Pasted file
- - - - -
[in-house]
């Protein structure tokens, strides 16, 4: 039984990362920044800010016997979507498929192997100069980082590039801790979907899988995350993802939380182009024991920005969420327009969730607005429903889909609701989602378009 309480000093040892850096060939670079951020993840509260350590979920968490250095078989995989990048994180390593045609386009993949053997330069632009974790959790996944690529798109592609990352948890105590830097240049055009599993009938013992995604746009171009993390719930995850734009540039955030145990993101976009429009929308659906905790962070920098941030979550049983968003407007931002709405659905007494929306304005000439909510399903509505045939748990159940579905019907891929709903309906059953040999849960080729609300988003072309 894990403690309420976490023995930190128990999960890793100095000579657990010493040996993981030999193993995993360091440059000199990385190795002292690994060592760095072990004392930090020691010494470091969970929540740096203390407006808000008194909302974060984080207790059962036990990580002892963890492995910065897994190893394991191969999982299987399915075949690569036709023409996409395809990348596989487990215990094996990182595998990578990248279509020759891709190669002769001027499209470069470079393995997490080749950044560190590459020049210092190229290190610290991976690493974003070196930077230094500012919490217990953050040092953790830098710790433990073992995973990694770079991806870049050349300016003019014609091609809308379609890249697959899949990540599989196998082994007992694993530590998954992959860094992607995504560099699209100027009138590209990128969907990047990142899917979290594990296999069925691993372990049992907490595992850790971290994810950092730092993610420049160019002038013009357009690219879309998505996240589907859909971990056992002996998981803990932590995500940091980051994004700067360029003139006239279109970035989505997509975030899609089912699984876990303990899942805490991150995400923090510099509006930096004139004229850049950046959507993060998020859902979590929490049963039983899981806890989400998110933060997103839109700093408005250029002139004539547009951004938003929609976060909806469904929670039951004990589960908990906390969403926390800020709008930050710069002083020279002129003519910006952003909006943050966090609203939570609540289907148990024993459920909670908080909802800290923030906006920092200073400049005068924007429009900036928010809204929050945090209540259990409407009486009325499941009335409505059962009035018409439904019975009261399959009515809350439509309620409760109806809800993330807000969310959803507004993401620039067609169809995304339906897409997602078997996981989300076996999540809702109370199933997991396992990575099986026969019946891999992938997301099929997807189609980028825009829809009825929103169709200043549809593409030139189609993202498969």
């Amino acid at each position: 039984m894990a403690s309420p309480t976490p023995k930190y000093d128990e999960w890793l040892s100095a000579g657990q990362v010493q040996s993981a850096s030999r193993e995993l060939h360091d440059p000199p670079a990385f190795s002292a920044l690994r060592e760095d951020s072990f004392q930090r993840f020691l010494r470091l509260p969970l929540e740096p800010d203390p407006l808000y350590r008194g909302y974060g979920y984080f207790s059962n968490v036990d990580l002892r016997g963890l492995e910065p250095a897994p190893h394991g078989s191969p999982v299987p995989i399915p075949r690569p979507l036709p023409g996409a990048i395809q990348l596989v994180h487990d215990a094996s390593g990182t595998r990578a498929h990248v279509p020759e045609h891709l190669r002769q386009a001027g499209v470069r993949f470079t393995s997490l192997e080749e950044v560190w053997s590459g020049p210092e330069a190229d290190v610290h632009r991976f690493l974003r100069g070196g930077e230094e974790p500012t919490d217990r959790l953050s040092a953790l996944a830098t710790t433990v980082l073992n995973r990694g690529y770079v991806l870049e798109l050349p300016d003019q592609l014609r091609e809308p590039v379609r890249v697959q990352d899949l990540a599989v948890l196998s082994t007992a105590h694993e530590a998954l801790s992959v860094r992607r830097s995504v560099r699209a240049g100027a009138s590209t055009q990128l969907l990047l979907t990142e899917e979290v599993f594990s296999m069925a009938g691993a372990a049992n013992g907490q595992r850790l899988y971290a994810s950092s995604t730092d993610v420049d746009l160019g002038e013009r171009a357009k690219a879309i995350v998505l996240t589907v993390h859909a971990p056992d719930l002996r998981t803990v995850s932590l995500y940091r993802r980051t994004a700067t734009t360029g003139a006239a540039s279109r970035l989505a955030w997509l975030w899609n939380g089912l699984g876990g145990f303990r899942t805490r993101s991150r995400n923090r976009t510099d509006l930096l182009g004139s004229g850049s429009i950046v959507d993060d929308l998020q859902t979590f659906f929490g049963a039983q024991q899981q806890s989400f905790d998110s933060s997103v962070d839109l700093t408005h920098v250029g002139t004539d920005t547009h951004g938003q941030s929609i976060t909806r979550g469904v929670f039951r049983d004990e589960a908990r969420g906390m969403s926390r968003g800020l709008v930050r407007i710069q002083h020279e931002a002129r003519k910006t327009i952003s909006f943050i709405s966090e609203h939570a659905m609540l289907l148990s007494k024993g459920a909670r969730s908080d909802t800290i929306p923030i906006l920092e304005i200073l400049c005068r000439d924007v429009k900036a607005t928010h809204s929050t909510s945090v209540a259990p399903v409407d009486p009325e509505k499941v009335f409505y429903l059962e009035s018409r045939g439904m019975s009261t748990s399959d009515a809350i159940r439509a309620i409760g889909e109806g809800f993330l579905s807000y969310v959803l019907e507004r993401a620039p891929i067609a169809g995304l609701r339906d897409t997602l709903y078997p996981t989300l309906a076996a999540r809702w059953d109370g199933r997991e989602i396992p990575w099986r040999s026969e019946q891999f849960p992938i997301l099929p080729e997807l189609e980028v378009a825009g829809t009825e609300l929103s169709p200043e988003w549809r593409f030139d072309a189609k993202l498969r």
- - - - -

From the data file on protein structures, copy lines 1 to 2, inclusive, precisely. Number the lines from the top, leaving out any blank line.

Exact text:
[in-house]
């Protein structure tokens, strides 16, 4: 039984990362920044800010016997979507498929192997100069980082590039801790979907899988995350993802939380182009024991920005969420327009969730607005429903889909609701989602378009 309480000093040892850096060939670079951020993840509260350590979920968490250095078989995989990048994180390593045609386009993949053997330069632009974790959790996944690529798109592609990352948890105590830097240049055009599993009938013992995604746009171009993390719930995850734009540039955030145990993101976009429009929308659906905790962070920098941030979550049983968003407007931002709405659905007494929306304005000439909510399903509505045939748990159940579905019907891929709903309906059953040999849960080729609300988003072309 894990403690309420976490023995930190128990999960890793100095000579657990010493040996993981030999193993995993360091440059000199990385190795002292690994060592760095072990004392930090020691010494470091969970929540740096203390407006808000008194909302974060984080207790059962036990990580002892963890492995910065897994190893394991191969999982299987399915075949690569036709023409996409395809990348596989487990215990094996990182595998990578990248279509020759891709190669002769001027499209470069470079393995997490080749950044560190590459020049210092190229290190610290991976690493974003070196930077230094500012919490217990953050040092953790830098710790433990073992995973990694770079991806870049050349300016003019014609091609809308379609890249697959899949990540599989196998082994007992694993530590998954992959860094992607995504560099699209100027009138590209990128969907990047990142899917979290594990296999069925691993372990049992907490595992850790971290994810950092730092993610420049160019002038013009357009690219879309998505996240589907859909971990056992002996998981803990932590995500940091980051994004700067360029003139006239279109970035989505997509975030899609089912699984876990303990899942805490991150995400923090510099509006930096004139004229850049950046959507993060998020859902979590929490049963039983899981806890989400998110933060997103839109700093408005250029002139004539547009951004938003929609976060909806469904929670039951004990589960908990906390969403926390800020709008930050710069002083020279002129003519910006952003909006943050966090609203939570609540289907148990024993459920909670908080909802800290923030906006920092200073400049005068924007429009900036928010809204929050945090209540259990409407009486009325499941009335409505059962009035018409439904019975009261399959009515809350439509309620409760109806809800993330807000969310959803507004993401620039067609169809995304339906897409997602078997996981989300076996999540809702109370199933997991396992990575099986026969019946891999992938997301099929997807189609980028825009829809009825929103169709200043549809593409030139189609993202498969």